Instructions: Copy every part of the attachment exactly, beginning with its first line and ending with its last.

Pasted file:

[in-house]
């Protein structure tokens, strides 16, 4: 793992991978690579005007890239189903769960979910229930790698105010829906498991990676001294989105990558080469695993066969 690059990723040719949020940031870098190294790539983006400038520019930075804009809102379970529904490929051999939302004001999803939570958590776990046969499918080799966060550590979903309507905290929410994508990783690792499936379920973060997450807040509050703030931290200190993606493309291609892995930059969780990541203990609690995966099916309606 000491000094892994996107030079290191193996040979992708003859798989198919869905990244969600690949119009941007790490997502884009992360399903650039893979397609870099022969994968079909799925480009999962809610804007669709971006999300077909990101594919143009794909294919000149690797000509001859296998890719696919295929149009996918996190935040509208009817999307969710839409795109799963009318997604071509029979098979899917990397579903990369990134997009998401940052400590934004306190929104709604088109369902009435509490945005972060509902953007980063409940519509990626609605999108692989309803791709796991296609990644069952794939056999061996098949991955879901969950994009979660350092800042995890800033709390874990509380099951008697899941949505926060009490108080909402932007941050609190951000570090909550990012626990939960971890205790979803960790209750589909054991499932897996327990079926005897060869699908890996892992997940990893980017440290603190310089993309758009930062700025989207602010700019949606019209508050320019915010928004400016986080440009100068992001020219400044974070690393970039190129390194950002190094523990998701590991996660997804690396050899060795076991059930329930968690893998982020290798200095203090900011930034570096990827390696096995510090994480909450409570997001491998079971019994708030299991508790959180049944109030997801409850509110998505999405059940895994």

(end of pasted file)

[in-house]
């Protein structure tokens, strides 16, 4: 793992991978690579005007890239189903769960979910229930790698105010829906498991990676001294989105990558080469695993066969 690059990723040719949020940031870098190294790539983006400038520019930075804009809102379970529904490929051999939302004001999803939570958590776990046969499918080799966060550590979903309507905290929410994508990783690792499936379920973060997450807040509050703030931290200190993606493309291609892995930059969780990541203990609690995966099916309606 000491000094892994996107030079290191193996040979992708003859798989198919869905990244969600690949119009941007790490997502884009992360399903650039893979397609870099022969994968079909799925480009999962809610804007669709971006999300077909990101594919143009794909294919000149690797000509001859296998890719696919295929149009996918996190935040509208009817999307969710839409795109799963009318997604071509029979098979899917990397579903990369990134997009998401940052400590934004306190929104709604088109369902009435509490945005972060509902953007980063409940519509990626609605999108692989309803791709796991296609990644069952794939056999061996098949991955879901969950994009979660350092800042995890800033709390874990509380099951008697899941949505926060009490108080909402932007941050609190951000570090909550990012626990939960971890205790979803960790209750589909054991499932897996327990079926005897060869699908890996892992997940990893980017440290603190310089993309758009930062700025989207602010700019949606019209508050320019915010928004400016986080440009100068992001020219400044974070690393970039190129390194950002190094523990998701590991996660997804690396050899060795076991059930329930968690893998982020290798200095203090900011930034570096990827390696096995510090994480909450409570997001491998079971019994708030299991508790959180049944109030997801409850509110998505999405059940895994």